Audemars Piguet Royal Oak Offshore Perpetual Calendar in Titanium

The unapologetically masculine Royal Oak “Offshore” from Audemars Piguet was one of the catalysts for the big watch trend of the late 1990s and early 2000s, paving the way for brands such as Hublot and Roger Dubuis and introducing a new generation to the world of high-end Swiss horology. A steroidally enhanced take on Mr Gerald Genta’s original Royal Oak, the Offshore carries over the octagonal, diver’s helmet-inspired design but adds more – more weight, more girth, more everything. A controversial watch when it was first unveiled in 1993, it’s now coming to be seen as something of a modern classic, which goes to show how ahead of its time it was. The watch in question here, a perpetual calendar with moon phase indicator from 2007, is estimated at $20,000 to $30,000.

With its 42mm diameter and muscular, exaggerated proportions, the Royal Oak Offshore is a sports watch through and through, and unlike its predecessor, it’s not one that could easily double up as a business watch – unless you happen to work on a yacht. With this in mind, Phillips has placed it in its Hamptons category, and we’ve provided a simple, summer-ready outfit to go along with it. At its heart is a chunky cardigan from RRL emblazoned with an eagle intarsia, a pair of cotton-twill drawstring shorts from Hartfordboat shoes from the Los Angeles artisanal shoemaker Yuketen and a pair of retro-inspired tortoiseshell sunglasses from Kirk Originals.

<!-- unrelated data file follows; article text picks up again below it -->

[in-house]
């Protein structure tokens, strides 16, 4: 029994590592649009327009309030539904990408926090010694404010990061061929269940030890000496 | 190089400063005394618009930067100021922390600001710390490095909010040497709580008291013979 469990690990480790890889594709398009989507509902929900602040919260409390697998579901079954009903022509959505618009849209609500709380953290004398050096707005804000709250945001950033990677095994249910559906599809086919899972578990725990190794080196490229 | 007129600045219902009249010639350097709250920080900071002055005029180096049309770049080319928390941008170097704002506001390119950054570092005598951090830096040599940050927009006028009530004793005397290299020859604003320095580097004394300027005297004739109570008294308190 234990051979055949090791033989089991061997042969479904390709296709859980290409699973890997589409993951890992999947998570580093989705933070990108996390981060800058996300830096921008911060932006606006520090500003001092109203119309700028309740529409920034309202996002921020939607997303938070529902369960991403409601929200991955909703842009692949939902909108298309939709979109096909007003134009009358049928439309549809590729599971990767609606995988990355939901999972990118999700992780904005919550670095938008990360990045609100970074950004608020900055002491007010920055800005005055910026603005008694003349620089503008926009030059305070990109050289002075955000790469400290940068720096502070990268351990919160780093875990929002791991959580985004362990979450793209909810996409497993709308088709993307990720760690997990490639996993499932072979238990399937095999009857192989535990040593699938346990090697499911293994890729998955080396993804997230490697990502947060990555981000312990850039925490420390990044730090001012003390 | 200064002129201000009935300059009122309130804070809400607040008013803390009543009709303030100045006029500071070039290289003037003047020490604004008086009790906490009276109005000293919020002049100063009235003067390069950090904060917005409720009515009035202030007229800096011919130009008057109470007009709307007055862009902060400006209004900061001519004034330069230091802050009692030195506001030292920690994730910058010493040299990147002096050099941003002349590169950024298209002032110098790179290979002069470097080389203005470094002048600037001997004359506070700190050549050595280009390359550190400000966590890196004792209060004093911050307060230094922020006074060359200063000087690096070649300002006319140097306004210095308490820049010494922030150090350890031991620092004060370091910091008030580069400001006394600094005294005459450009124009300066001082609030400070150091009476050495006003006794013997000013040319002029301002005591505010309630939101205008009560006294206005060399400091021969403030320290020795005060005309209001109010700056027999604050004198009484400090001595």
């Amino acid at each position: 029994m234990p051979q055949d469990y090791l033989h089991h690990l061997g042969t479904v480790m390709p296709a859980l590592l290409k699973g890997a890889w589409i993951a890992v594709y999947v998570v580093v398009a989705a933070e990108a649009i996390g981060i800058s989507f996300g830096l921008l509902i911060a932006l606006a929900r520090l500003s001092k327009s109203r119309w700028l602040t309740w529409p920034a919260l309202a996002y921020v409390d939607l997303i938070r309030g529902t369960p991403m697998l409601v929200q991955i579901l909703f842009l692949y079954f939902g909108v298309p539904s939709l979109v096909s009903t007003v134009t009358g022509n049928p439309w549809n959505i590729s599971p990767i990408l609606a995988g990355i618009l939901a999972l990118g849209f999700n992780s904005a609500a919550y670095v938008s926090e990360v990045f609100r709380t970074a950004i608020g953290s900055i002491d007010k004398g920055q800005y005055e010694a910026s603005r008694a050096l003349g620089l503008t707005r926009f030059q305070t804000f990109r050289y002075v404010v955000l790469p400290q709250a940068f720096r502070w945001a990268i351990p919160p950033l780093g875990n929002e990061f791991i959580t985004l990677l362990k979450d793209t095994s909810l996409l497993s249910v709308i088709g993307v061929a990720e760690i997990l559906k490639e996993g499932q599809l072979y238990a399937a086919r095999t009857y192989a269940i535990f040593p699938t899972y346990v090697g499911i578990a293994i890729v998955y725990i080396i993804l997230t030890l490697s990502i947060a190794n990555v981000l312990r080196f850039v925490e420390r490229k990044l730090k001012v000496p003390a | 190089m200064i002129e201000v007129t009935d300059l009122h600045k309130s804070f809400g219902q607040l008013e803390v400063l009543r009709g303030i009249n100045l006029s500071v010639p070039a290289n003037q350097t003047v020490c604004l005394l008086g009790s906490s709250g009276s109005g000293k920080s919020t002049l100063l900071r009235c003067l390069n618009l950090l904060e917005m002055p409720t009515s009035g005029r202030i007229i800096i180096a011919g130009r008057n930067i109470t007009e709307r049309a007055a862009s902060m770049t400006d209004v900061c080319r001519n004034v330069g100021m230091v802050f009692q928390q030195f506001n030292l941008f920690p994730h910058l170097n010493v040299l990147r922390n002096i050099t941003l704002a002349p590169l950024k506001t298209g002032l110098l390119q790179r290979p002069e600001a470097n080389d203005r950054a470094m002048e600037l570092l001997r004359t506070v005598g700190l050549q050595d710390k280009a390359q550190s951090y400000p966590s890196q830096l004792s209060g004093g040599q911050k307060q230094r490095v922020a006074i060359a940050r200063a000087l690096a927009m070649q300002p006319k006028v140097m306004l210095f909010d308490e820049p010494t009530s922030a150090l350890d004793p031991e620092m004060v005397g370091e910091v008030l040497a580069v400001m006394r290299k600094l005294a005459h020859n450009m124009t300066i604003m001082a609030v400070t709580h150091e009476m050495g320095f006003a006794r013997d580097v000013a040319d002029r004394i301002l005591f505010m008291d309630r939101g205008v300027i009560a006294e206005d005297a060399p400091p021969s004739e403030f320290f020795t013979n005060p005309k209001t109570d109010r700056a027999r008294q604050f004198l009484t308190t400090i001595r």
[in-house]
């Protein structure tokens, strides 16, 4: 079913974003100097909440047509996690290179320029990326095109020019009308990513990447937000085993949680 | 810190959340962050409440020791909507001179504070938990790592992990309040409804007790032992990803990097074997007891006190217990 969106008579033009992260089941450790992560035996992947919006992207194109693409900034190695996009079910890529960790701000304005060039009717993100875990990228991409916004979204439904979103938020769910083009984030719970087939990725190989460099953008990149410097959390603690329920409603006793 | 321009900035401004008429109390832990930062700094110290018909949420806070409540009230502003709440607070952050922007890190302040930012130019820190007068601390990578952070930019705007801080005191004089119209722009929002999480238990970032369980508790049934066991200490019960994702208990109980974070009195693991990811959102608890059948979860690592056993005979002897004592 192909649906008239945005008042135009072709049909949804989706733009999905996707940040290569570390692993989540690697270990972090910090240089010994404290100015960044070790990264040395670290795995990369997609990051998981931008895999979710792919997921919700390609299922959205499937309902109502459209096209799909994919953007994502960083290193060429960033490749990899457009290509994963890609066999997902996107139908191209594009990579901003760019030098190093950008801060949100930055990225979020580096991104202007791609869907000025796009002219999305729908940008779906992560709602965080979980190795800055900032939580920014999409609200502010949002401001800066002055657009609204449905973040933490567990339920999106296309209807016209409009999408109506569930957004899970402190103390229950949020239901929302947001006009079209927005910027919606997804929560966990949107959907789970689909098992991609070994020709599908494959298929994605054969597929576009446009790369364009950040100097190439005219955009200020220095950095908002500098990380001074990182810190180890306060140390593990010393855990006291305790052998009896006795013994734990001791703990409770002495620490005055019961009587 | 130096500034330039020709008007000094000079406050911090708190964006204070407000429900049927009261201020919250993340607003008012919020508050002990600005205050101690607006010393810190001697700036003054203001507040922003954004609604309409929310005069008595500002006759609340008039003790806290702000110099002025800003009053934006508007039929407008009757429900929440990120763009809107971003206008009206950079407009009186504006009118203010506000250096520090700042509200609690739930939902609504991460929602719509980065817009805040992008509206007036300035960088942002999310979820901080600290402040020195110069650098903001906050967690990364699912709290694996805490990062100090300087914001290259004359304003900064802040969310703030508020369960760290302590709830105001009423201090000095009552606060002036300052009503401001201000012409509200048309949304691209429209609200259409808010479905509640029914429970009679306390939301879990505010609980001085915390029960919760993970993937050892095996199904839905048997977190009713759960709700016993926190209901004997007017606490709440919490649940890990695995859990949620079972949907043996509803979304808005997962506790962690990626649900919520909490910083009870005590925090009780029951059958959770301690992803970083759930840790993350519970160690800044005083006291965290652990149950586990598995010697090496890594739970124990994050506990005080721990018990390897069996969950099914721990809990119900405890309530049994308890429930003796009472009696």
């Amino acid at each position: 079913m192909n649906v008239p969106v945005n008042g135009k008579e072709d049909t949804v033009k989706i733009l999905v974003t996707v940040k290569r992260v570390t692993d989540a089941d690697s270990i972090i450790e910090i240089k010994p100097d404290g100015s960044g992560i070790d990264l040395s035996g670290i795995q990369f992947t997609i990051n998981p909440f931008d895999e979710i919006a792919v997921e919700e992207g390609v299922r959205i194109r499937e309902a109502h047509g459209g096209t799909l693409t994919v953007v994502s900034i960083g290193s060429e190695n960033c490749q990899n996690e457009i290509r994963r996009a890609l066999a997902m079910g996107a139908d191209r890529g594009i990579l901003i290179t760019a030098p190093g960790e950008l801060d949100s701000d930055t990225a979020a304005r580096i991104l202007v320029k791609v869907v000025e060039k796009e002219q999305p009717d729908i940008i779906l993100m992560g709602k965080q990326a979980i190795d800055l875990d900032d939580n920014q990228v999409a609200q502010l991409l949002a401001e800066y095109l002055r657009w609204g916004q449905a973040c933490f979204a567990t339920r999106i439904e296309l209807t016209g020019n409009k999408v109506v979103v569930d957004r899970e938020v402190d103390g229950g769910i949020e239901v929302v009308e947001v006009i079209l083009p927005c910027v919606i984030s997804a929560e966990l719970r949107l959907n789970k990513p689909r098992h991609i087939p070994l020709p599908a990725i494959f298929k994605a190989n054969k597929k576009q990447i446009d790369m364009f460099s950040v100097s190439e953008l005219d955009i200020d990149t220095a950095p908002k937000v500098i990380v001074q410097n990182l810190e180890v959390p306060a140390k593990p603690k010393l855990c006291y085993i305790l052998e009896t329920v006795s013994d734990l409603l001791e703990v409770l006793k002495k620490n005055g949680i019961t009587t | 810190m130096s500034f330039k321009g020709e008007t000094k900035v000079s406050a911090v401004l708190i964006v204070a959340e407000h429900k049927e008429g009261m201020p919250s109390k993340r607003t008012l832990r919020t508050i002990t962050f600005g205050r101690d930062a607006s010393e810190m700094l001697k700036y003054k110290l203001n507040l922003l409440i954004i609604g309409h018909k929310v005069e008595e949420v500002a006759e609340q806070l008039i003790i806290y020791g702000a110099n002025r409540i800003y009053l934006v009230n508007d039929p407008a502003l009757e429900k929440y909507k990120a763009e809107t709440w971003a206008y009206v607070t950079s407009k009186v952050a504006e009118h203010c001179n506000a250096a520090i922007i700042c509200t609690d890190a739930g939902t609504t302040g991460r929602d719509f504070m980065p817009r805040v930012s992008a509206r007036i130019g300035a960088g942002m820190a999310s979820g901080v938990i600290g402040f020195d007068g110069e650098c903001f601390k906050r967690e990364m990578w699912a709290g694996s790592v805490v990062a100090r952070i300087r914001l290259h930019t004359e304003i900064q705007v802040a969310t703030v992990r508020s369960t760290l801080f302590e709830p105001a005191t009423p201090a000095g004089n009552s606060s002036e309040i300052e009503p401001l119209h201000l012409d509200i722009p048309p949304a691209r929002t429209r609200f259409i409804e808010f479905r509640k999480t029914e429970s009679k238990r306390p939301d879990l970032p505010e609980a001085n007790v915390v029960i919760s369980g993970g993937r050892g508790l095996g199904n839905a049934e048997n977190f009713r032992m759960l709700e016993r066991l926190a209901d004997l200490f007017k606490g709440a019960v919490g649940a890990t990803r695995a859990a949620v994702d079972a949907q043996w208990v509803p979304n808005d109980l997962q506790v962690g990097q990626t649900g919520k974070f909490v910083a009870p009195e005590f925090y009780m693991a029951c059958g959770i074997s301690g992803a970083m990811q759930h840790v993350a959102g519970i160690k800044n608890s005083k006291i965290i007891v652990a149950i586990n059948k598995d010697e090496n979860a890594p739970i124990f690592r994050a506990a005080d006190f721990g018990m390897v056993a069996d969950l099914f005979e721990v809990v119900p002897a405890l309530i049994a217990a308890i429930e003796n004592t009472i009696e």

Breguet Tourbillon Skeleton in 18K yellow gold

It was Mr Louis-Abraham Breguet who first invented the tourbillon regulator, a rotating cage designed to minimise the effects of gravity on a watch’s escapement, so it’s fitting that a tourbillon watch such as this should also bear his name. The tourbillon is prized not only for its technical innovation but also for how beautiful it looks, and there’s no better way of viewing one in all its glory than in a skeletonized case, in which the bridges and plates holding the watch together have been carved away to reveal its bare bones and beating heart. If you’re interested in what goes on “under the hood”, as it were, then this is one watch that’s sure to catch your eye. It’ll be available at auction this December with an estimate of $30,000 to $50,000.